“Now when we talk to our clients the expectation is that data is processed instantly so that when, for example, a customer engages with them on the website, the offer has been instantly updated based on something they’ve just done on another channel. All of a sudden ‘real-time’ really does mean ‘real-time’.”

The ability to harness ‘big data’ has become a pressing concern for IT departments as their colleagues in marketing departments seek to ensure they can take advantage of both structured and unstructured data and ensure the requisite speeds for real-time optimization of targeting, messaging and pricing.

More than half of IT respondents (56%) said that the ability to manage and optimize for big data was currently a ‘very relevant’ topic for their organization, in addition to 37% who said it was ‘quite relevant’.

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According to Chris O’Hara, Head of Global Data Strategy at Krux Digital:

“Today, consumers that are used to perfect product recommendations from Amazon and movie recommendations from Netflix expect their online experiences to be personal, email messages to be relevant, and web experiences customized.

“Delivering good customer experience has the dual effect of increasing sales lift, and also reducing churn by keeping customers happy. Things like latency, performance, and data management are all part and parcel of delivering on that concept.”

Please download our Backbone of Digital research which, as well as a survey of marketing and IT professionals, is also based on in-depth interviews with senior executives at a number of well known organizations.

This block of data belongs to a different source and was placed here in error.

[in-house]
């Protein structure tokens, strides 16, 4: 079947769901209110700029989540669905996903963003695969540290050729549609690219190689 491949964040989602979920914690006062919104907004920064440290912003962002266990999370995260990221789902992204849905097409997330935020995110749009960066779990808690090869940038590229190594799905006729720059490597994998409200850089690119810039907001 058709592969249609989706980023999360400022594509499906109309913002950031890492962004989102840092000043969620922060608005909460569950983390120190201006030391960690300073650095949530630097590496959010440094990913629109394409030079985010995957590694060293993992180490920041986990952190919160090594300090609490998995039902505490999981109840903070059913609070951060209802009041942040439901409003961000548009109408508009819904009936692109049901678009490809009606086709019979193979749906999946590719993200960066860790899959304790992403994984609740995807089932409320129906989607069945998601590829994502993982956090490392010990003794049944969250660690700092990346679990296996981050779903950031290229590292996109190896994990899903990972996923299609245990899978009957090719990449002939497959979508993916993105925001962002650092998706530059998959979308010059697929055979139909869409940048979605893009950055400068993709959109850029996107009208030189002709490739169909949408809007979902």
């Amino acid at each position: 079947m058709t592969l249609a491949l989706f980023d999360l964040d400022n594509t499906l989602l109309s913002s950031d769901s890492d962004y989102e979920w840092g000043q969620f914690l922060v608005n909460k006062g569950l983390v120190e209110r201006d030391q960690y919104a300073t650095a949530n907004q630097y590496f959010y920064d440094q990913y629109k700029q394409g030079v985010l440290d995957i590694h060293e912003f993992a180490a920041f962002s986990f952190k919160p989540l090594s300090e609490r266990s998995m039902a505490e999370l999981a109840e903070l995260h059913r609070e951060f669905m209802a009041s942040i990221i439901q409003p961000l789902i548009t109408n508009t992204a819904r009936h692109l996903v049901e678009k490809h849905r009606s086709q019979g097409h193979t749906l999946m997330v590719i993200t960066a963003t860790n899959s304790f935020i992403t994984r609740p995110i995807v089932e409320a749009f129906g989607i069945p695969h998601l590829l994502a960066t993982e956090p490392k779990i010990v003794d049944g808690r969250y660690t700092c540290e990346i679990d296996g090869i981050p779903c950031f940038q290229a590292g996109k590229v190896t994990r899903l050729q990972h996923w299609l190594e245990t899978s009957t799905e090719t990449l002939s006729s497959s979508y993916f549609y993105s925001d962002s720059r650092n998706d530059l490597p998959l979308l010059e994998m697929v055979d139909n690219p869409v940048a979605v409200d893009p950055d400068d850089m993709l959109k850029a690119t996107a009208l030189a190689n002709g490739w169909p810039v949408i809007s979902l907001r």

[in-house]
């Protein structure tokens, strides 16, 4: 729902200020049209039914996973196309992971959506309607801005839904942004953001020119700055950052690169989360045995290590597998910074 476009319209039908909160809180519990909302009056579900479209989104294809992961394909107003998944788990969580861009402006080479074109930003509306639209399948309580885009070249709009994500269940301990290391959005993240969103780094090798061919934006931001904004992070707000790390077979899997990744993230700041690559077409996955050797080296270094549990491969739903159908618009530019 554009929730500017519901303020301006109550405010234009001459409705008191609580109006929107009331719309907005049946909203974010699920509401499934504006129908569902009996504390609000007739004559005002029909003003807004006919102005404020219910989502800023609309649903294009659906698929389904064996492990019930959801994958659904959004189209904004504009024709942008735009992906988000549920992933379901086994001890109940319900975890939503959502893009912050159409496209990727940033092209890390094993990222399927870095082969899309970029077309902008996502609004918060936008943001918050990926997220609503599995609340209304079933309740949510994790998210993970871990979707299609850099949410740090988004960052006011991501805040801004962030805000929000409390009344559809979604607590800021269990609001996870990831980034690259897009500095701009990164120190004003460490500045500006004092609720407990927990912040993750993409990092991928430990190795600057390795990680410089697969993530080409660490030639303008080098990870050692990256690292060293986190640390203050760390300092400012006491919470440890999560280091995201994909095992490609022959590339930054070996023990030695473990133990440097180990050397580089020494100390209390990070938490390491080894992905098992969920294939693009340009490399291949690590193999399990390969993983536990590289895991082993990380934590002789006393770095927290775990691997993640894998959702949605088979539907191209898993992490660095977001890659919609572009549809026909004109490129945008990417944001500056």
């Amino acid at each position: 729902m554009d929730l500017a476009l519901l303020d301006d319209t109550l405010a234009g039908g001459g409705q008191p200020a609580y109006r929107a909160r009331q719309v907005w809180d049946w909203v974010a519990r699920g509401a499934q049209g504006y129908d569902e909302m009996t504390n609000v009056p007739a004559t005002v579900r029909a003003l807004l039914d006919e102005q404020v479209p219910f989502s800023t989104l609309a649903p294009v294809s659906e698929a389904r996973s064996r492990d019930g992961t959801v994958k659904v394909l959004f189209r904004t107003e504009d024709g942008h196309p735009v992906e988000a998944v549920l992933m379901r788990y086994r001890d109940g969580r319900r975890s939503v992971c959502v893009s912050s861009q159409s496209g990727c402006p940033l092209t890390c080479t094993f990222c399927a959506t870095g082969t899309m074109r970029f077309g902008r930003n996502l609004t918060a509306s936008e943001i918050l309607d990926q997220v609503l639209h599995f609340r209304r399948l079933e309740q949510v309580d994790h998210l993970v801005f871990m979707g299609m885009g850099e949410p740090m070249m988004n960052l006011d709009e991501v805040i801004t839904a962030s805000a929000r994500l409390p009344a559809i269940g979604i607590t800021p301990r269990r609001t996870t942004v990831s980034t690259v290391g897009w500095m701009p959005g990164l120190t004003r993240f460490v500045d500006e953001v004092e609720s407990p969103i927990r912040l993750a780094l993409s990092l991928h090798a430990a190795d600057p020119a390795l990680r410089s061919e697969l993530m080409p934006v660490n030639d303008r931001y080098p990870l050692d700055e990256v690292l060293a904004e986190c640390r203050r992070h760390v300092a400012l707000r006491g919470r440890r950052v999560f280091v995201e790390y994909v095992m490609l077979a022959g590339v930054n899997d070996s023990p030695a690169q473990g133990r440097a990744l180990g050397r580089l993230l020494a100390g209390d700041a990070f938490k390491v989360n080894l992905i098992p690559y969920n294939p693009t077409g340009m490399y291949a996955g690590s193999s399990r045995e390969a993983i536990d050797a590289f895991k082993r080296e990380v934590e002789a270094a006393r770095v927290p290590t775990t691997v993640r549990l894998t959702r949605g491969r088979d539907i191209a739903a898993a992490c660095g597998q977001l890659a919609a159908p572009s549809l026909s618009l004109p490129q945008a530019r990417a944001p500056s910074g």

Big Data (for Marketing) is Real!

MachineLearningWe’ve been hearing about big data driving marketing for a long time, and to be honest, most is purely aspirational.

Using third-party data to target an ad in real time does deploy some back-end big-data architecture for sure. But the real promise of data-driven marketing has always been that computers, which can crunch more data than people and do it in real time, could find the golden needle of insight in the proverbial haystack of information.

This long-heralded capability is finally moving beyond the early adopters and starting to “cross the chasm” into early majority use among major global marketers and publishers. 

Leveraging Machine Learning For Segmentation 

Now that huge global marketers are embracing data management technology, they are finally able to start activating their carefully built offline audience personas in today’s multichannel world.

Big marketers were always good at segmentation. All kinds of consumer-facing companies already segment their customers along behavioral and psychographic dimensions. Big Beer Company knows how different a loyal, light-beer-drinking “fun lover” is from a trendsetting “craft lover” who likes new music and tries new foods frequently. The difference is that now they can find those people online, across all of their devices.

The magic of data management, however, is not just onboarding offline identities to the addressable media space. Think about how those segments were created. Basically, an army of consultants and marketers took loads of panel-based market data and gut instincts and divided their audience into a few dozen broad segments.

There’s nothing wrong with that. Marketers were working with the most, and best, data available. Those concepts around segmentation were taken to market, where loads of media dollars were applied to find those audiences. Performance data was collected and segments refined over time, based on the results.

In the linear world, those segments are applied to demographics, where loose approximations are made based on television and radio audiences. It’s crude, but the awesome reach power of broadcast media and friendly CPMs somewhat obviate the need for precision.